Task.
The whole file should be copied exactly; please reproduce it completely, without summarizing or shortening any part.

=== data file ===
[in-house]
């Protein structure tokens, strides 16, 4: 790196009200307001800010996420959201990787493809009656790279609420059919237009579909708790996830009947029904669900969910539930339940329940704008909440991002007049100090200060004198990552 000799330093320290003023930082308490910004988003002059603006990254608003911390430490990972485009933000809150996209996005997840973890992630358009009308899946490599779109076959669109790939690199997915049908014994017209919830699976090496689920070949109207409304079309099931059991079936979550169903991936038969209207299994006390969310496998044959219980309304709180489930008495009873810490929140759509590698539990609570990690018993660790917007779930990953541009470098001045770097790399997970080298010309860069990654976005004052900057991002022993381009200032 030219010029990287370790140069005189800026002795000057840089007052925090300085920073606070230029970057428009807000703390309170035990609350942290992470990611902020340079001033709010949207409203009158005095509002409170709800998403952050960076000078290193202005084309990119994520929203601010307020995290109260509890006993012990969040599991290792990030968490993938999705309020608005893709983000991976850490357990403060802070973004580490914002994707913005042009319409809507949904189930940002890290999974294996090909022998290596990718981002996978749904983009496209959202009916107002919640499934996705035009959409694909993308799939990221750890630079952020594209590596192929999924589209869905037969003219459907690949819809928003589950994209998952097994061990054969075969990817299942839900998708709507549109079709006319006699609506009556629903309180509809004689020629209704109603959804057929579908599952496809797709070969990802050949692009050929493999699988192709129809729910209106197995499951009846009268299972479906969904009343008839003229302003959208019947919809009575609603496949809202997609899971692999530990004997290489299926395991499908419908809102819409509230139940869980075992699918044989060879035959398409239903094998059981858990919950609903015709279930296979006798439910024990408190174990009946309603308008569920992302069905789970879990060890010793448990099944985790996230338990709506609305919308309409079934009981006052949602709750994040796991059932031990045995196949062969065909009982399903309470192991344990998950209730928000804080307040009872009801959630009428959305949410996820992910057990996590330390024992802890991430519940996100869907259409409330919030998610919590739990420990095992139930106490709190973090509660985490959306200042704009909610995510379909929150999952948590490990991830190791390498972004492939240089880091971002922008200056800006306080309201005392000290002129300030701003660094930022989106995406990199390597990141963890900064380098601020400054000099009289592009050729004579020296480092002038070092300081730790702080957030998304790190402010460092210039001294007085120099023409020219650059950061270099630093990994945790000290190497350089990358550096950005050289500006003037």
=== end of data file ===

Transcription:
[in-house]
């Protein structure tokens, strides 16, 4: 790196009200307001800010996420959201990787493809009656790279609420059919237009579909708790996830009947029904669900969910539930339940329940704008909440991002007049100090200060004198990552 000799330093320290003023930082308490910004988003002059603006990254608003911390430490990972485009933000809150996209996005997840973890992630358009009308899946490599779109076959669109790939690199997915049908014994017209919830699976090496689920070949109207409304079309099931059991079936979550169903991936038969209207299994006390969310496998044959219980309304709180489930008495009873810490929140759509590698539990609570990690018993660790917007779930990953541009470098001045770097790399997970080298010309860069990654976005004052900057991002022993381009200032 030219010029990287370790140069005189800026002795000057840089007052925090300085920073606070230029970057428009807000703390309170035990609350942290992470990611902020340079001033709010949207409203009158005095509002409170709800998403952050960076000078290193202005084309990119994520929203601010307020995290109260509890006993012990969040599991290792990030968490993938999705309020608005893709983000991976850490357990403060802070973004580490914002994707913005042009319409809507949904189930940002890290999974294996090909022998290596990718981002996978749904983009496209959202009916107002919640499934996705035009959409694909993308799939990221750890630079952020594209590596192929999924589209869905037969003219459907690949819809928003589950994209998952097994061990054969075969990817299942839900998708709507549109079709006319006699609506009556629903309180509809004689020629209704109603959804057929579908599952496809797709070969990802050949692009050929493999699988192709129809729910209106197995499951009846009268299972479906969904009343008839003229302003959208019947919809009575609603496949809202997609899971692999530990004997290489299926395991499908419908809102819409509230139940869980075992699918044989060879035959398409239903094998059981858990919950609903015709279930296979006798439910024990408190174990009946309603308008569920992302069905789970879990060890010793448990099944985790996230338990709506609305919308309409079934009981006052949602709750994040796991059932031990045995196949062969065909009982399903309470192991344990998950209730928000804080307040009872009801959630009428959305949410996820992910057990996590330390024992802890991430519940996100869907259409409330919030998610919590739990420990095992139930106490709190973090509660985490959306200042704009909610995510379909929150999952948590490990991830190791390498972004492939240089880091971002922008200056800006306080309201005392000290002129300030701003660094930022989106995406990199390597990141963890900064380098601020400054000099009289592009050729004579020296480092002038070092300081730790702080957030998304790190402010460092210039001294007085120099023409020219650059950061270099630093990994945790000290190497350089990358550096950005050289500006003037």